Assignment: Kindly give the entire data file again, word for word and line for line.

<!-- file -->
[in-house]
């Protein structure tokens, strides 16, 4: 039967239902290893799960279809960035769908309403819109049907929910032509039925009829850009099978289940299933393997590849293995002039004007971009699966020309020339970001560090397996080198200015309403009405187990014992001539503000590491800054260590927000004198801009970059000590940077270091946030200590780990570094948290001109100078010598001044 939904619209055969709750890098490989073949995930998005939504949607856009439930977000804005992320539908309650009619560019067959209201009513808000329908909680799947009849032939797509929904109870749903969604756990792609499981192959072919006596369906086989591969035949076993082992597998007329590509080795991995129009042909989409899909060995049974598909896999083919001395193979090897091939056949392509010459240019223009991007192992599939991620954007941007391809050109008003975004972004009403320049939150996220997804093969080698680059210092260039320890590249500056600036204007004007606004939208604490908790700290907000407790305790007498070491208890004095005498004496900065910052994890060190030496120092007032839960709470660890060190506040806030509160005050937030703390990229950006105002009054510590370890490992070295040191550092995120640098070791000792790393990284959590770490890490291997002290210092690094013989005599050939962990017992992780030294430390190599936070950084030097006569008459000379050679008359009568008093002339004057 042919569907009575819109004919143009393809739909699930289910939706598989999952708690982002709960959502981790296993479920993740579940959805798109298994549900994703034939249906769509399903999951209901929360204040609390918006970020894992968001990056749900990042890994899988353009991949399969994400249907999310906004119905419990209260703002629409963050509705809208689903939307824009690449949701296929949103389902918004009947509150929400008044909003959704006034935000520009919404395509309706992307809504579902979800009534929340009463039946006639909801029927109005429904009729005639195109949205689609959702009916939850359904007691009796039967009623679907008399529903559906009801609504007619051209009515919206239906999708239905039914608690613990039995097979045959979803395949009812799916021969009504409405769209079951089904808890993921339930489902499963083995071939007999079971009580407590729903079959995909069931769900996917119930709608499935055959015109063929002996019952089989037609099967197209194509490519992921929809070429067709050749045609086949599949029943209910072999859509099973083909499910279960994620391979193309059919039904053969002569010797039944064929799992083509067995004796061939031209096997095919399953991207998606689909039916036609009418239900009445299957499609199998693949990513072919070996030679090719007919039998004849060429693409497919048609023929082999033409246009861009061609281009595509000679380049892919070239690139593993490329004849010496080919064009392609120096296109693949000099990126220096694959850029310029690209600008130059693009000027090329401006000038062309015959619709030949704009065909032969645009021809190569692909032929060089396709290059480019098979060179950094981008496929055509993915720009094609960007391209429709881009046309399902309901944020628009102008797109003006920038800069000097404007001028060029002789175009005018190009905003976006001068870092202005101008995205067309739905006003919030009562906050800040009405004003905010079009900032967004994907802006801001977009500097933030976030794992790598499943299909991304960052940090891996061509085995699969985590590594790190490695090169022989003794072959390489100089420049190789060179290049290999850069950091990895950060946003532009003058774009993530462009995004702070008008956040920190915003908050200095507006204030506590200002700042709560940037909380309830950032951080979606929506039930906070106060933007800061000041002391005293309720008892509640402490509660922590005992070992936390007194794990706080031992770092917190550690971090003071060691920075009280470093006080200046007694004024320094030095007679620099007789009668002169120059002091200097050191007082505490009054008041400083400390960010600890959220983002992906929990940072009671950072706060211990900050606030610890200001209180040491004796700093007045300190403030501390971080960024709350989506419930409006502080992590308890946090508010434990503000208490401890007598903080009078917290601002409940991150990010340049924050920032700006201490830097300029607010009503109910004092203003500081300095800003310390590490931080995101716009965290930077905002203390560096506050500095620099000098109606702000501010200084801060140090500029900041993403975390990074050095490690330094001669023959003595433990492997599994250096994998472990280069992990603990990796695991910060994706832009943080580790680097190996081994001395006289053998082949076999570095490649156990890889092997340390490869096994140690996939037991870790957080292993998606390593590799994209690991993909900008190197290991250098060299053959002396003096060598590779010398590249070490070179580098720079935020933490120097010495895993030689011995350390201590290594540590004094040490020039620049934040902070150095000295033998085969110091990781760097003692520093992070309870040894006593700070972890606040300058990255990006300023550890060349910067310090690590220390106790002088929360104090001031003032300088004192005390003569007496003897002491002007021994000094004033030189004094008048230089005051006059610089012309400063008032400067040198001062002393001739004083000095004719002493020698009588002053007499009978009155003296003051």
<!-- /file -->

[in-house]
């Protein structure tokens, strides 16, 4: 039967239902290893799960279809960035769908309403819109049907929910032509039925009829850009099978289940299933393997590849293995002039004007971009699966020309020339970001560090397996080198200015309403009405187990014992001539503000590491800054260590927000004198801009970059000590940077270091946030200590780990570094948290001109100078010598001044 939904619209055969709750890098490989073949995930998005939504949607856009439930977000804005992320539908309650009619560019067959209201009513808000329908909680799947009849032939797509929904109870749903969604756990792609499981192959072919006596369906086989591969035949076993082992597998007329590509080795991995129009042909989409899909060995049974598909896999083919001395193979090897091939056949392509010459240019223009991007192992599939991620954007941007391809050109008003975004972004009403320049939150996220997804093969080698680059210092260039320890590249500056600036204007004007606004939208604490908790700290907000407790305790007498070491208890004095005498004496900065910052994890060190030496120092007032839960709470660890060190506040806030509160005050937030703390990229950006105002009054510590370890490992070295040191550092995120640098070791000792790393990284959590770490890490291997002290210092690094013989005599050939962990017992992780030294430390190599936070950084030097006569008459000379050679008359009568008093002339004057 042919569907009575819109004919143009393809739909699930289910939706598989999952708690982002709960959502981790296993479920993740579940959805798109298994549900994703034939249906769509399903999951209901929360204040609390918006970020894992968001990056749900990042890994899988353009991949399969994400249907999310906004119905419990209260703002629409963050509705809208689903939307824009690449949701296929949103389902918004009947509150929400008044909003959704006034935000520009919404395509309706992307809504579902979800009534929340009463039946006639909801029927109005429904009729005639195109949205689609959702009916939850359904007691009796039967009623679907008399529903559906009801609504007619051209009515919206239906999708239905039914608690613990039995097979045959979803395949009812799916021969009504409405769209079951089904808890993921339930489902499963083995071939007999079971009580407590729903079959995909069931769900996917119930709608499935055959015109063929002996019952089989037609099967197209194509490519992921929809070429067709050749045609086949599949029943209910072999859509099973083909499910279960994620391979193309059919039904053969002569010797039944064929799992083509067995004796061939031209096997095919399953991207998606689909039916036609009418239900009445299957499609199998693949990513072919070996030679090719007919039998004849060429693409497919048609023929082999033409246009861009061609281009595509000679380049892919070239690139593993490329004849010496080919064009392609120096296109693949000099990126220096694959850029310029690209600008130059693009000027090329401006000038062309015959619709030949704009065909032969645009021809190569692909032929060089396709290059480019098979060179950094981008496929055509993915720009094609960007391209429709881009046309399902309901944020628009102008797109003006920038800069000097404007001028060029002789175009005018190009905003976006001068870092202005101008995205067309739905006003919030009562906050800040009405004003905010079009900032967004994907802006801001977009500097933030976030794992790598499943299909991304960052940090891996061509085995699969985590590594790190490695090169022989003794072959390489100089420049190789060179290049290999850069950091990895950060946003532009003058774009993530462009995004702070008008956040920190915003908050200095507006204030506590200002700042709560940037909380309830950032951080979606929506039930906070106060933007800061000041002391005293309720008892509640402490509660922590005992070992936390007194794990706080031992770092917190550690971090003071060691920075009280470093006080200046007694004024320094030095007679620099007789009668002169120059002091200097050191007082505490009054008041400083400390960010600890959220983002992906929990940072009671950072706060211990900050606030610890200001209180040491004796700093007045300190403030501390971080960024709350989506419930409006502080992590308890946090508010434990503000208490401890007598903080009078917290601002409940991150990010340049924050920032700006201490830097300029607010009503109910004092203003500081300095800003310390590490931080995101716009965290930077905002203390560096506050500095620099000098109606702000501010200084801060140090500029900041993403975390990074050095490690330094001669023959003595433990492997599994250096994998472990280069992990603990990796695991910060994706832009943080580790680097190996081994001395006289053998082949076999570095490649156990890889092997340390490869096994140690996939037991870790957080292993998606390593590799994209690991993909900008190197290991250098060299053959002396003096060598590779010398590249070490070179580098720079935020933490120097010495895993030689011995350390201590290594540590004094040490020039620049934040902070150095000295033998085969110091990781760097003692520093992070309870040894006593700070972890606040300058990255990006300023550890060349910067310090690590220390106790002088929360104090001031003032300088004192005390003569007496003897002491002007021994000094004033030189004094008048230089005051006059610089012309400063008032400067040198001062002393001739004083000095004719002493020698009588002053007499009978009155003296003051």